25 years since his death, Donald Campbell’s name still exerts a magnetic charm
At 8.46 on the morning of January 4 1967 Donald Campbell took what became the last great gamble of his life on Coniston Water. Only moments after speeding down the black lake at 297mph, he elected not to refuel, nor to let his wake die down, but to return immediately. At a speed estimated to be well beyond the 300mph average that he sought, his Bluebird turbojet hydroplane left the surface and somersaulted spectacularly to destruction. His body was never found.
Last month, in a simple but moving ceremony by the memorial that now stands to him in the quiet lakeland village, the 25th anniversary of his passing was remembered. Robin Brown, the chairman of the K7 Club named after Bluebird’s racing number, laid a wreath on the memorial that is hewn from Coniston slate.
Ever since I first saw film of Campbell’s accident, at the age of 14, I developed an obsession with the man and the many myths that surround him, but it still surprises me just how many others have been so similarly affected. Steve Holter, the curator of The Campbell Hall of Speed in Polegate, East Sussex, and of Paul Ffoulkes-Halberd’s adjacent Filching Manor Motor Museum wherein lives a mock-up of K7 and Sir Malcolm Campbell’s original K3, is but one example. “At the age of seven my father sat me on his knee to watch the television. Not an unusual thing for a father to do, but the date was January 4 1967. I remember it was about 5.45pm and that my Dad had said, ‘It is the end of an era, you’ll never see the like of this again. The end of an era and a very brave man.’ I would have to be honest and say it was not a day that changed my life, nor were the comments of any meaning to me, but the events of January 7 were.
“I remember waking to find my ‘rich’ aunty Joan’s brand new Triumph Herald convertible outside, which was very odd as she always visited us on Fridays after school. That day was a Saturday, but I was soon to find out what was happening. “Last night your father was taken ill, and died,’ said my mum. After that I cannot remember a thing. One thing that did occur to me was the last thing I had done with my dad, watching the news from Coniston, and I determined to find out what had so impressed him to make me watch.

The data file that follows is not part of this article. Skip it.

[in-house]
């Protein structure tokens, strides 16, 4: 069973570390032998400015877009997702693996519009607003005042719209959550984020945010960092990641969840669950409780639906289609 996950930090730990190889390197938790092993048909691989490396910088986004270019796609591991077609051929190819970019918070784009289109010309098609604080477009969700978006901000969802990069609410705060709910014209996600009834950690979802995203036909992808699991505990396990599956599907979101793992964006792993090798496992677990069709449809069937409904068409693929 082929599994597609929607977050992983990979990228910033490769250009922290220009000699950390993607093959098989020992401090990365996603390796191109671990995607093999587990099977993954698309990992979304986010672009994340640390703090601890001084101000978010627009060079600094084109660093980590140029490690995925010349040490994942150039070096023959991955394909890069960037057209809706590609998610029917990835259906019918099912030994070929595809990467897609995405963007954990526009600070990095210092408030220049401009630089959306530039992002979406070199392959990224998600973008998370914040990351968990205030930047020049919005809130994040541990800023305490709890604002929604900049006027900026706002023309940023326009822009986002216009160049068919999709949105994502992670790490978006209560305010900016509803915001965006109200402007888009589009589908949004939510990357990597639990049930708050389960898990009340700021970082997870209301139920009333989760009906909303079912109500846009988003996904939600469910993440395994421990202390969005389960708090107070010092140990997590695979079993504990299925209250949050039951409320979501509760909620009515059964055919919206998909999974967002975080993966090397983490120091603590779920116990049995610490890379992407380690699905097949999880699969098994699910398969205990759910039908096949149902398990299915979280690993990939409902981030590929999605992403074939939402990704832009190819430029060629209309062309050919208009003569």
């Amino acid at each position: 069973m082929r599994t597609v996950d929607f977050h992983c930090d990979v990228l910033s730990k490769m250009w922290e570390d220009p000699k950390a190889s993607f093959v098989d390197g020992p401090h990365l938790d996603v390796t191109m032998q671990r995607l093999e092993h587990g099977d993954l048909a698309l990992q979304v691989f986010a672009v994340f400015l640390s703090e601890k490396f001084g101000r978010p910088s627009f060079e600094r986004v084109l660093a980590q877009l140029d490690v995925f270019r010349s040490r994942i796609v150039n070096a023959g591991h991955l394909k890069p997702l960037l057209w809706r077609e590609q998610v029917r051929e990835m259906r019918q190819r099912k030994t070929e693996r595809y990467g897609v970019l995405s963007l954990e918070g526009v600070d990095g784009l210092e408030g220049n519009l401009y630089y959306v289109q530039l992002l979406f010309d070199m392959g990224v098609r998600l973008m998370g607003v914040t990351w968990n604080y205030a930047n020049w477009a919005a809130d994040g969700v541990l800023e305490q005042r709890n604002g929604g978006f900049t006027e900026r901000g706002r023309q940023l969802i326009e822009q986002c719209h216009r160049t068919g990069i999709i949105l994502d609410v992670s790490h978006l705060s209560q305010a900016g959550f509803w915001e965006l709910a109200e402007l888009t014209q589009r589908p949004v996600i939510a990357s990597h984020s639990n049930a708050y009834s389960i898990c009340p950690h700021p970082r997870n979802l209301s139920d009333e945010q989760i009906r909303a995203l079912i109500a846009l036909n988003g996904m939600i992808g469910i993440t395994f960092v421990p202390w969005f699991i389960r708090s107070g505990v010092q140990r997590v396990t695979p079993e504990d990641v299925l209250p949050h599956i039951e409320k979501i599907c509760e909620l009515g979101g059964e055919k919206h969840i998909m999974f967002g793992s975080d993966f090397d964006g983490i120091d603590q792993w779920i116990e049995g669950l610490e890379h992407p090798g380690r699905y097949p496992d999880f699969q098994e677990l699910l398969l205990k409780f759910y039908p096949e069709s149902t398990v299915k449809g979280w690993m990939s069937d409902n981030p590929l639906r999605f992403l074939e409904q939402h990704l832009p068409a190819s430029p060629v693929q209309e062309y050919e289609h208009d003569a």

When time and money allowed I began reading about Donald M. Campbell, to collect the books written by him, about him, by his family, on his family, about the land speed record and about the water speed record. Books, models, postcards — anything that I could find. I quite clearly remember writing to Ken Norris at Norris Brothers for information: that letter was to end up on Tony James’ desk, an event he reminded me about when I eventually met him in the flesh some 17 years later!
“But at the back of all this was the reason I got so hooked on record breaking and especially the Campbells: my father, who introduced me to the subject but was not interested himself. I cannot say I remember my father that well, I cannot claim to have known anything about Donald Campbell when he was alive, but I can say that in the intervening 25 years they have both given me a great deal.
“Maybe my reasons for admiring one man are a bit too personal, but I have been very fortunate to meet and in many cases become friends with the people who were around Donald Campbell when he was alive, and they have told me so much about the man himself, things that have never been published, private things, that I have developed a great admiration for him. And that in many ways has been reflected by the people I have since met who knew my father, and the things they have told me about him.”
“I suppose it is a little like knowing someone secondhand, but if these two men had impressed these other people so much to have had a lasting effect, which has been passed on to me in recollection, then I am proud to have known them both in such a way.”